Bad company 

Arkansas's most notorious drug smuggler testified about his links to Colombia. His ties to Washington have yet to be explained.

It has been 10 years since cocaine smuggler Adler Berriman Seal moved his massive operation to Arkansas, and six years since Seal's personal plane — the same one he used to run drugs — was shot down in Nicaragua, just months after Seal himself was murdered in Baton Rouge.

For years Seal had used his plane, which he based in Mena and affectionately called The Fat Lady, in the service of Colombian drug lords.

But when The Fat Lady went down in Nicaragua, she wasn't carrying cocaine. She was loaded with military supplies for the Nicaraguan Contras. And the people paying for her flight were not Colombians; they were American covert operatives with direct ties to the office then-Vice President George Bush at the White House.

When U.S. officials embarked on their covert mission to assist the Contra rebels, they needed an up-and-running air cargo system; one that knew the routes between the U.S. and Central America, understood secrecy, and wasn't averse to risk.

Such a system existed. It was made up of former U.S. military pilots and military and civilian intelligence agents, thousands of whom had been turned loose after the Vietnam war. They were, by and large, renegade adverturers; men like Barry Seal.

Their business was cargo — any cargo, to any destination. They worked for whoever paid. They developed ties with foreign drug lords and kept up ties with old buddies still in the U.S. government.

When Lt. Col. Oliver North began organizing the Contra shipments, he hooked up with this clandestine network. CIA chief William Casey recommended that North contact retired Army General Richard V. Secord, and it was Secord, acting as a for-hire contractor, who found pilots to make the secret air drops over Nicaragua. Such drops were a skill many pilots, including Seal, had already cultivated while making illegal drug flights into the United States.

The arrangement was an extremely compromising one; a situation that some officials here believe may explain the hands-off treatment accorded Seal during the years he operated in Arkansas.


While criticism has been leveled at Gov. Bill Clinton for his failure to adequately investigate Seal's years at Mena, the more serious questions surrounding the case lead not to Little Rock, but Washington.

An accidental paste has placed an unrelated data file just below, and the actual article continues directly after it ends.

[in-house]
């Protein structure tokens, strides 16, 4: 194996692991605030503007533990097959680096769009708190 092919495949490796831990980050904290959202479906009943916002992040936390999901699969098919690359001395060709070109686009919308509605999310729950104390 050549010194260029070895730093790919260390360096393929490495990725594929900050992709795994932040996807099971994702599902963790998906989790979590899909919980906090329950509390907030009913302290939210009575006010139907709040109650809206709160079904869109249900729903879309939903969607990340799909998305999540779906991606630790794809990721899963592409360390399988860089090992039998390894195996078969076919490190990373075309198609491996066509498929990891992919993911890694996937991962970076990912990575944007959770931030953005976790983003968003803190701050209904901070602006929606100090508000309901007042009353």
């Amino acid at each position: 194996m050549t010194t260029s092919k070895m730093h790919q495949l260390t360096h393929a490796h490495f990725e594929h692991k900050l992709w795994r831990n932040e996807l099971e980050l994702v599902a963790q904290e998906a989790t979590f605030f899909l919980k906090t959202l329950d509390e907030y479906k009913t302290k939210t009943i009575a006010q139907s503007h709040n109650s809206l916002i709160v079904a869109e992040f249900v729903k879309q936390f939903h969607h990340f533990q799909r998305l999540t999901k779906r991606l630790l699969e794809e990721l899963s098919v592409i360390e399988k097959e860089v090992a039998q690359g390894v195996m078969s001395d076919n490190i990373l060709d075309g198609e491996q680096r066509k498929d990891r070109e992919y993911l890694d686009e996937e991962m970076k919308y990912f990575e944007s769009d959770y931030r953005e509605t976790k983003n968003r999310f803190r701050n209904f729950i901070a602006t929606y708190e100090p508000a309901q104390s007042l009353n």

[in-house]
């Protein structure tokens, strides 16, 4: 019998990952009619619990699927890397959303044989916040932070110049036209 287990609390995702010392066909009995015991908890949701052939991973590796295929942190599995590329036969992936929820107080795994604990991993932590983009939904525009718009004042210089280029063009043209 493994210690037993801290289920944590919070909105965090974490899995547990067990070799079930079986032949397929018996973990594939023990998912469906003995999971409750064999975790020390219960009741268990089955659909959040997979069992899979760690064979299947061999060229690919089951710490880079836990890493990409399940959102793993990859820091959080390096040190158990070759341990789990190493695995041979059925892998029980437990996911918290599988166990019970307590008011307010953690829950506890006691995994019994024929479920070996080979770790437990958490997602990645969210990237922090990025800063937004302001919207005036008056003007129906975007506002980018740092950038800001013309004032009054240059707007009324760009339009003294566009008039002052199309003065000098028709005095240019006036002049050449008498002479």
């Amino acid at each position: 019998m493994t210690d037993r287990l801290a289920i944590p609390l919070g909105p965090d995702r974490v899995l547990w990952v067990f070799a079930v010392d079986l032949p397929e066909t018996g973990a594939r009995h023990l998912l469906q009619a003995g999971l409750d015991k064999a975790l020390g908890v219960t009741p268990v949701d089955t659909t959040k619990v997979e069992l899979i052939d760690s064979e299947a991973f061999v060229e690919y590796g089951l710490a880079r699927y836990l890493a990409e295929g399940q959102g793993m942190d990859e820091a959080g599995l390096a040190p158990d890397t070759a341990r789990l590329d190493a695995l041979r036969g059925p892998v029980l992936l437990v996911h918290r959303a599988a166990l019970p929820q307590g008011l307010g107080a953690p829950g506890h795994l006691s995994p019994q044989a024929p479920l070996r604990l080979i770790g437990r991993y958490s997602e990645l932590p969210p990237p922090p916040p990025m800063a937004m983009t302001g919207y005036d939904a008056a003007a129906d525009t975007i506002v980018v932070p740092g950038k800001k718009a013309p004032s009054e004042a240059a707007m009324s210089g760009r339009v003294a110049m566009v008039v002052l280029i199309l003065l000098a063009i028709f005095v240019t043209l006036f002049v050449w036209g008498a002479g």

For instance:

*Seal's smuggling activities, which were among the largest in the nation's history, were known for years to federal agents. But he was never stopped. Why?

*When Arkansas officials tried to investigate Seal and bring the smuggler to justice, federal officials thwarted them at every turn. Why?

*Why, after Seal turned informant, did federal agents put him in a position where he was certain to be murdered? They knew his former associates had put out a contract on his life. Yet, though he refused protection, they ordered him disarmed and set free. He said he felt like a sitting duck, which he was.

*And why does the Bush administration to this day refuse to cooperate with investigators trying to probe the relationship between the White House, the CIA, and the Drug Enforcement Agency, and smuggler-operatives like Barry Seal?


In 1932, when police at the little town of Mena, on the Arkansas-Oklahoma border, learned that a major international drug smuggler was using the city's airport, they called in the Arkansas State Police and other more experienced investigators.

But the case was strange from the start. For reasons that no one at the time could fathom, it seemed there were forces in the federal government that did not want this particular smuggler stopped.

Police knew they'd stumbled upon a large-scale operation.

What they didn't realize until much, much later was that the pilot they suspected was slipping back and forth between Mena and Central America was also flying in and out of Washington, D.C.


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